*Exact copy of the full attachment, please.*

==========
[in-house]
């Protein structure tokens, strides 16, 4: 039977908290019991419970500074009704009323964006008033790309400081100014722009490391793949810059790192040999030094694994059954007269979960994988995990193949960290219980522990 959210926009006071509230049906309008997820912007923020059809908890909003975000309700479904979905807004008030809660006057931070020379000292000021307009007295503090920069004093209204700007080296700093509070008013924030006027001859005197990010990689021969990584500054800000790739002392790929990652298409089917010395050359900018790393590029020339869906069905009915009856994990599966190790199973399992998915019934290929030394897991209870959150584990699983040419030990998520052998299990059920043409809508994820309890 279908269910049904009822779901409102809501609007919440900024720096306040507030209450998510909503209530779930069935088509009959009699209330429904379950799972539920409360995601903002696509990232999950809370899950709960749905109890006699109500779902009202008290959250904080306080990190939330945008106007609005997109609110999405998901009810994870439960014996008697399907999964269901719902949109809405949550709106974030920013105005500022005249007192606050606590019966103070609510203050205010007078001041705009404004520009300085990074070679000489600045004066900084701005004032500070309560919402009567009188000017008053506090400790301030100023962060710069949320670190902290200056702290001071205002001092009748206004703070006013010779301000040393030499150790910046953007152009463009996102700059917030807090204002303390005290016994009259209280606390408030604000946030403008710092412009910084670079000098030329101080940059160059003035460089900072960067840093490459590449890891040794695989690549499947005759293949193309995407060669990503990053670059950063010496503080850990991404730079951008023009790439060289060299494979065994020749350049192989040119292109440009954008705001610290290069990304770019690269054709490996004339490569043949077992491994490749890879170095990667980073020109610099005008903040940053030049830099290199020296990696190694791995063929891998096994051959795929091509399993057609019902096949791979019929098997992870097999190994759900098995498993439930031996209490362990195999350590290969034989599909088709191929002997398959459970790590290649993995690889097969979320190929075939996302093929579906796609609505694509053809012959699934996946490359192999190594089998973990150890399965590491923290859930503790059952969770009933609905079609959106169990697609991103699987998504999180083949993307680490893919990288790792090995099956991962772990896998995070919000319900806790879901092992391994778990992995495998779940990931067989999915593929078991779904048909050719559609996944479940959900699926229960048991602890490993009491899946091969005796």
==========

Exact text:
[in-house]
């Protein structure tokens, strides 16, 4: 039977908290019991419970500074009704009323964006008033790309400081100014722009490391793949810059790192040999030094694994059954007269979960994988995990193949960290219980522990 959210926009006071509230049906309008997820912007923020059809908890909003975000309700479904979905807004008030809660006057931070020379000292000021307009007295503090920069004093209204700007080296700093509070008013924030006027001859005197990010990689021969990584500054800000790739002392790929990652298409089917010395050359900018790393590029020339869906069905009915009856994990599966190790199973399992998915019934290929030394897991209870959150584990699983040419030990998520052998299990059920043409809508994820309890 279908269910049904009822779901409102809501609007919440900024720096306040507030209450998510909503209530779930069935088509009959009699209330429904379950799972539920409360995601903002696509990232999950809370899950709960749905109890006699109500779902009202008290959250904080306080990190939330945008106007609005997109609110999405998901009810994870439960014996008697399907999964269901719902949109809405949550709106974030920013105005500022005249007192606050606590019966103070609510203050205010007078001041705009404004520009300085990074070679000489600045004066900084701005004032500070309560919402009567009188000017008053506090400790301030100023962060710069949320670190902290200056702290001071205002001092009748206004703070006013010779301000040393030499150790910046953007152009463009996102700059917030807090204002303390005290016994009259209280606390408030604000946030403008710092412009910084670079000098030329101080940059160059003035460089900072960067840093490459590449890891040794695989690549499947005759293949193309995407060669990503990053670059950063010496503080850990991404730079951008023009790439060289060299494979065994020749350049192989040119292109440009954008705001610290290069990304770019690269054709490996004339490569043949077992491994490749890879170095990667980073020109610099005008903040940053030049830099290199020296990696190694791995063929891998096994051959795929091509399993057609019902096949791979019929098997992870097999190994759900098995498993439930031996209490362990195999350590290969034989599909088709191929002997398959459970790590290649993995690889097969979320190929075939996302093929579906796609609505694509053809012959699934996946490359192999190594089998973990150890399965590491923290859930503790059952969770009933609905079609959106169990697609991103699987998504999180083949993307680490893919990288790792090995099956991962772990896998995070919000319900806790879901092992391994778990992995495998779940990931067989999915593929078991779904048909050719559609996944479940959900699926229960048991602890490993009491899946091969005796």